Over time, it became clear to Cuprum that in order to meet their business objective they would need to also source aluminum internationally. As they began exploring foreign suppliers in China, India and the U.S., they found many were reluctant to work with an unfamiliar business partner requesting longer payment terms on an open account basis.

Cuprum turned to HSBC to deliver a tailored solution that would protect both their own working capital, as well as that of their new global suppliers.

HSBC’s Solution:
  With a global presence that includes local franchises in Mexico, China and India as well as banking relationships with Cuprum’s key prospective suppliers, HSBC was able to design a custom solution that:

Mitigated currency risk for Chinese and Indian suppliers using Import Letters of Credit (LCs) issued by HSBC in both RMB and USD

Refinanced and discounted the LCs in order to provide payments to suppliers upon shipment of goods while also extending payment terms for Cuprum
The Result for Grupo Cuprum:  With HSBC as their core bank for Trade Finance, Cuprum was able to successfully grow and diversify their supplier base by extending their reach outside of Mexico.

According to Edgardo González, CFO of Grupo Cuprum, “We appreciate HSBC’s insight in terms of Trade Finance and facilities. Their personalized service translated into a solution that helped us meet our own working capital objectives while also bringing a benefit to our suppliers, which is invaluable to us.”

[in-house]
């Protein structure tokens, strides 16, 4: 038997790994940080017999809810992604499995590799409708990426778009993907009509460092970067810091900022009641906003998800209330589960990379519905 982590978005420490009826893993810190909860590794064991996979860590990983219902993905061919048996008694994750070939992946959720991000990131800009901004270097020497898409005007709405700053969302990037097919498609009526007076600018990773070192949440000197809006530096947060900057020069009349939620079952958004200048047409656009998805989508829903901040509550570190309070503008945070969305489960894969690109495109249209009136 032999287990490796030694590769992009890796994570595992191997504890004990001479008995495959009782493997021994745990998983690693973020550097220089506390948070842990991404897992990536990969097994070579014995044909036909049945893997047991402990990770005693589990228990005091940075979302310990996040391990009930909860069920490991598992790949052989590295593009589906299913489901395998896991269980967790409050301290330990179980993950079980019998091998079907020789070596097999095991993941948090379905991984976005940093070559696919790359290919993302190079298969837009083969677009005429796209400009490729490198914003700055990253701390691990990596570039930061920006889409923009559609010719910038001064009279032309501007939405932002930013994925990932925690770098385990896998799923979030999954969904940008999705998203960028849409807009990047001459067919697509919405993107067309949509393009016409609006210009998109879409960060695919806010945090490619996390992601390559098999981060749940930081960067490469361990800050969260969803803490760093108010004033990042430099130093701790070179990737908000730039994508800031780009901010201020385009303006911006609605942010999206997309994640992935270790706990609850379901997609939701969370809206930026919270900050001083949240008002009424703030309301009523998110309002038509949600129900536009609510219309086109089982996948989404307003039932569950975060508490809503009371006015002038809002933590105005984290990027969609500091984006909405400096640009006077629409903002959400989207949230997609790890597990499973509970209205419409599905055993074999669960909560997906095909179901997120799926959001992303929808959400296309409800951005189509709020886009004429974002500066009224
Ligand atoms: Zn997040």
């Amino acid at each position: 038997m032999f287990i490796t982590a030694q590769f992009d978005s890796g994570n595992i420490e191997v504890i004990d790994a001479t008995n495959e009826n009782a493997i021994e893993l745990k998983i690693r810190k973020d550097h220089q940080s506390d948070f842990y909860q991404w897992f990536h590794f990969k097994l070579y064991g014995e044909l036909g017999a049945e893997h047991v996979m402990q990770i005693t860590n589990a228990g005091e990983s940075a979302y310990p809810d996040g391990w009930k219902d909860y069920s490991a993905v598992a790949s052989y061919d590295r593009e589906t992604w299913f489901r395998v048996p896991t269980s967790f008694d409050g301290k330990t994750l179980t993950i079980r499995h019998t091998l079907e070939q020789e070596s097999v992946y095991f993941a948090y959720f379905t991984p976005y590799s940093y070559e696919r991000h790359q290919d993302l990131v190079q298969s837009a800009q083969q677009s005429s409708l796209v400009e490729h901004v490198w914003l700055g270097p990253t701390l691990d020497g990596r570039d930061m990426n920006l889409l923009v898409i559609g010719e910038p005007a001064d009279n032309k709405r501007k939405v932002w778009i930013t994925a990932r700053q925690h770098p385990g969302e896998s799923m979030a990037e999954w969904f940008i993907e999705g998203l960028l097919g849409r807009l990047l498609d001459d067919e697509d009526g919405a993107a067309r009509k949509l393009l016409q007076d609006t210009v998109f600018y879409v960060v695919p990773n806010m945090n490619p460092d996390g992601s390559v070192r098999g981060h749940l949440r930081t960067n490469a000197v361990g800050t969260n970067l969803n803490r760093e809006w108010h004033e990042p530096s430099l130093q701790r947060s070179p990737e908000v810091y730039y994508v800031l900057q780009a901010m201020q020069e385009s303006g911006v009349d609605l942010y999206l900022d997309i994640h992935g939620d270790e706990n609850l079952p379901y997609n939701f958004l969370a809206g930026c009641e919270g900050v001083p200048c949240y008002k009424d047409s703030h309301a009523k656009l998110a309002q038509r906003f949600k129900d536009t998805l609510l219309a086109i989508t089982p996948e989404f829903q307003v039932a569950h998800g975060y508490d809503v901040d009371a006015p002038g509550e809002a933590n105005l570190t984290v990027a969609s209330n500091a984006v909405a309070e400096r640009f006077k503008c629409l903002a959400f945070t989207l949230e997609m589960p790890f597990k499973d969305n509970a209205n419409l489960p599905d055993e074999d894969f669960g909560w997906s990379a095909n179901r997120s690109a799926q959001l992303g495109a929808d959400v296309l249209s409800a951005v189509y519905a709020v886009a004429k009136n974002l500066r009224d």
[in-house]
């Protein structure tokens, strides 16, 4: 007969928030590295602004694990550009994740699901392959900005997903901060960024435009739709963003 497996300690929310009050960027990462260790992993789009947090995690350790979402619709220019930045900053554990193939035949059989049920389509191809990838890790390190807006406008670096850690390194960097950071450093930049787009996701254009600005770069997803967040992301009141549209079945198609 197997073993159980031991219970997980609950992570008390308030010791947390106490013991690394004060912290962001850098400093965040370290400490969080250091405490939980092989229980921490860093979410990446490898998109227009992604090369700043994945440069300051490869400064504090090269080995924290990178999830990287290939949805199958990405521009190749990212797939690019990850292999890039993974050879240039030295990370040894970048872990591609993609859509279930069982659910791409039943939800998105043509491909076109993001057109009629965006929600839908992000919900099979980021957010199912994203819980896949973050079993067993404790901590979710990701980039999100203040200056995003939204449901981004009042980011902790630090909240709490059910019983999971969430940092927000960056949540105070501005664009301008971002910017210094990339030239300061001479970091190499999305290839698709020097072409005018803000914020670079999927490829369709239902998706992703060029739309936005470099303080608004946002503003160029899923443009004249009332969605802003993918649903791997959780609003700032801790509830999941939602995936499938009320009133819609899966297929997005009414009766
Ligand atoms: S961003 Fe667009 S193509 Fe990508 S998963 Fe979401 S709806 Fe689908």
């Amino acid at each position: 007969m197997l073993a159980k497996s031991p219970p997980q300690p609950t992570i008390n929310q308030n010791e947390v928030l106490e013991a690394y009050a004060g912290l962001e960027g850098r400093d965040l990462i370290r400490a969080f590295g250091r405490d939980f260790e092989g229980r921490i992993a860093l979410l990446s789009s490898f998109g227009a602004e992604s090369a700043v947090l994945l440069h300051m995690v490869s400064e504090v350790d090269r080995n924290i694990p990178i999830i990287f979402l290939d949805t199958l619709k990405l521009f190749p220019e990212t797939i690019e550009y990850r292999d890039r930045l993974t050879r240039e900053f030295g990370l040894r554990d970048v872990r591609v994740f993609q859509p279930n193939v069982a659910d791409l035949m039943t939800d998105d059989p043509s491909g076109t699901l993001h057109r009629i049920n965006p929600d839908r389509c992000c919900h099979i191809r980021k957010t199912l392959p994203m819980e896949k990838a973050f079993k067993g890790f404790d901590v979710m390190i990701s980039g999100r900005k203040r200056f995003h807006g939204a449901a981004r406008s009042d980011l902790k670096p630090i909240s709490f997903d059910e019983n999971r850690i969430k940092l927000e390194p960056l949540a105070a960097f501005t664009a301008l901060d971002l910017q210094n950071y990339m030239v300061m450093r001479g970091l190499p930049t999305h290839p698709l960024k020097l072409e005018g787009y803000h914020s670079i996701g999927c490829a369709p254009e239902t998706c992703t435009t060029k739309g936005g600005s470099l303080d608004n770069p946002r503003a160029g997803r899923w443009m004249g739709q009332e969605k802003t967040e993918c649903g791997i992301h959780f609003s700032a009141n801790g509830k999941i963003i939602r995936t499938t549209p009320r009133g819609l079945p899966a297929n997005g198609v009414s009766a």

This is particularly true in the case of their Chinese suppliers. “HSBC was one of the first foreign banks to be recognized as an RMB agency bank in mainland China, so we were confident in their ability to help us offer our Chinese suppliers payments in their own currency. This gives our suppliers access to savings since FX rates can be unfavorable for RMB. As a result, we receive discounts of up to 3% on invoices on top of the cost savings we realize by sourcing aluminum internationally.” Mr. González goes on to say that this market remains challenging as the regulatory environment in China continues to evolve. “It will be critical for us to stay informed so we are always in compliance and taking full advantage of the benefits of doing business in RMB.”

Based on the success of the Import LC Discounting structures being used in China and India, Cuprum plans to continue exploring new markets and leveraging HSBC’s global network and trade knowledge to develop solutions that further manage risk within the supply chain and also support the working capital needs of all parties involved. This includes setting up a supply chain finance facility booked through HSBC USA, which will facilitate Curprum’s compliance with the requirements of their US-based suppliers.
Read the full article here:

Changes to Third Phase of Round One Oil Bidding Process
Authored by: Carlos Chavez

The first two phases of Mexico’s Round One oil bidding process are now behind with mixed results, going from the perceived failure of the first phase to the second phase’s success.  The third auction will be held in December 2015 and lessons have been learned by the Mexican Ministry of Energy, the National Hydrocarbons Commission and the Ministry of Finance and Public Credit with respect to the bidders’ and other potential investor’s expectations.